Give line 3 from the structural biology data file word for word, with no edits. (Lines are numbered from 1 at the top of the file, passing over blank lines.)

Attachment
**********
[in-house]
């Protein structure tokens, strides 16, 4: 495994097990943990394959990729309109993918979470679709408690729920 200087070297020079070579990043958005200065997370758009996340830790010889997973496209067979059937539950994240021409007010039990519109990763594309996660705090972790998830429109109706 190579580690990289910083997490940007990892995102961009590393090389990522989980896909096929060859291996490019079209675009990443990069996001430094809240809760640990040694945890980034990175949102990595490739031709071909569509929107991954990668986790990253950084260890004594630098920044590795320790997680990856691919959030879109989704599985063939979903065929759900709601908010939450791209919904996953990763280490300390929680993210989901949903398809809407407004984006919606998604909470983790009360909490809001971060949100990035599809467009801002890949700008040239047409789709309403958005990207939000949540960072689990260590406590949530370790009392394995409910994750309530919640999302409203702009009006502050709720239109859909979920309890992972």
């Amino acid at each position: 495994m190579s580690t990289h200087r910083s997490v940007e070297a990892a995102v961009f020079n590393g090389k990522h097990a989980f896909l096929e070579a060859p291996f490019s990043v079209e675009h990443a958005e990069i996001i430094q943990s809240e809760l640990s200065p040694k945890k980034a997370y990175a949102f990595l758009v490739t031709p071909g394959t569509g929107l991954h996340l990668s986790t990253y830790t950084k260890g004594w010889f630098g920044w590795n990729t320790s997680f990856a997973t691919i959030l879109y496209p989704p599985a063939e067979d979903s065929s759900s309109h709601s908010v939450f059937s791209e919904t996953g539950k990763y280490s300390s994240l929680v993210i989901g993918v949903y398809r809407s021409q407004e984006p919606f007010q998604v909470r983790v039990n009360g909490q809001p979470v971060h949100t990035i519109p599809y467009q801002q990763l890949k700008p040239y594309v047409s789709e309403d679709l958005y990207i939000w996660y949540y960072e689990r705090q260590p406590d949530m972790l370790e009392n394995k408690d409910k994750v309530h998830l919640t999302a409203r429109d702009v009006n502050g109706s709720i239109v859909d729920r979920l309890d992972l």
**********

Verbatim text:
């Amino acid at each position: 495994m190579s580690t990289h200087r910083s997490v940007e070297a990892a995102v961009f020079n590393g090389k990522h097990a989980f896909l096929e070579a060859p291996f490019s990043v079209e675009h990443a958005e990069i996001i430094q943990s809240e809760l640990s200065p040694k945890k980034a997370y990175a949102f990595l758009v490739t031709p071909g394959t569509g929107l991954h996340l990668s986790t990253y830790t950084k260890g004594w010889f630098g920044w590795n990729t320790s997680f990856a997973t691919i959030l879109y496209p989704p599985a063939e067979d979903s065929s759900s309109h709601s908010v939450f059937s791209e919904t996953g539950k990763y280490s300390s994240l929680v993210i989901g993918v949903y398809r809407s021409q407004e984006p919606f007010q998604v909470r983790v039990n009360g909490q809001p979470v971060h949100t990035i519109p599809y467009q801002q990763l890949k700008p040239y594309v047409s789709e309403d679709l958005y990207i939000w996660y949540y960072e689990r705090q260590p406590d949530m972790l370790e009392n394995k408690d409910k994750v309530h998830l919640t999302a409203r429109d702009v009006n502050g109706s709720i239109v859909d729920r979920l309890d992972l």